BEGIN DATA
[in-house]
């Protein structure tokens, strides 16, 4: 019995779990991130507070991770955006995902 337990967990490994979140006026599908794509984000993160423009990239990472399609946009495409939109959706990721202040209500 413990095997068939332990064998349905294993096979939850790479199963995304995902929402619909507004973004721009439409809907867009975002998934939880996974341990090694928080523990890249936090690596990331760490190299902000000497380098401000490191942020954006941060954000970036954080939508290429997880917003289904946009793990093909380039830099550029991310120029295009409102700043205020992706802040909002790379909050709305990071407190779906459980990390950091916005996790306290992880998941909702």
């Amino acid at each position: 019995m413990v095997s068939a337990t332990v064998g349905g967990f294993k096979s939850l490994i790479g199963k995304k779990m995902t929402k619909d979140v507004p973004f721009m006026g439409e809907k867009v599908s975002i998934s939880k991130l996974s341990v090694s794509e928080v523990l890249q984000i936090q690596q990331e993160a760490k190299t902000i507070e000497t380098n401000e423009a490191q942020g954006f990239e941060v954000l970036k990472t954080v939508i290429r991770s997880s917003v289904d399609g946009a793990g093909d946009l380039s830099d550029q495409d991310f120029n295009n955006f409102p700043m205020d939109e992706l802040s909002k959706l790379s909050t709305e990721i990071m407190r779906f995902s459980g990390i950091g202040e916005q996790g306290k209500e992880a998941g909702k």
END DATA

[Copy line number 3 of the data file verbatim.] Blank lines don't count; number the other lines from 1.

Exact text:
């Amino acid at each position: 019995m413990v095997s068939a337990t332990v064998g349905g967990f294993k096979s939850l490994i790479g199963k995304k779990m995902t929402k619909d979140v507004p973004f721009m006026g439409e809907k867009v599908s975002i998934s939880k991130l996974s341990v090694s794509e928080v523990l890249q984000i936090q690596q990331e993160a760490k190299t902000i507070e000497t380098n401000e423009a490191q942020g954006f990239e941060v954000l970036k990472t954080v939508i290429r991770s997880s917003v289904d399609g946009a793990g093909d946009l380039s830099d550029q495409d991310f120029n295009n955006f409102p700043m205020d939109e992706l802040s909002k959706l790379s909050t709305e990721i990071m407190r779906f995902s459980g990390i950091g202040e916005q996790g306290k209500e992880a998941g909702k």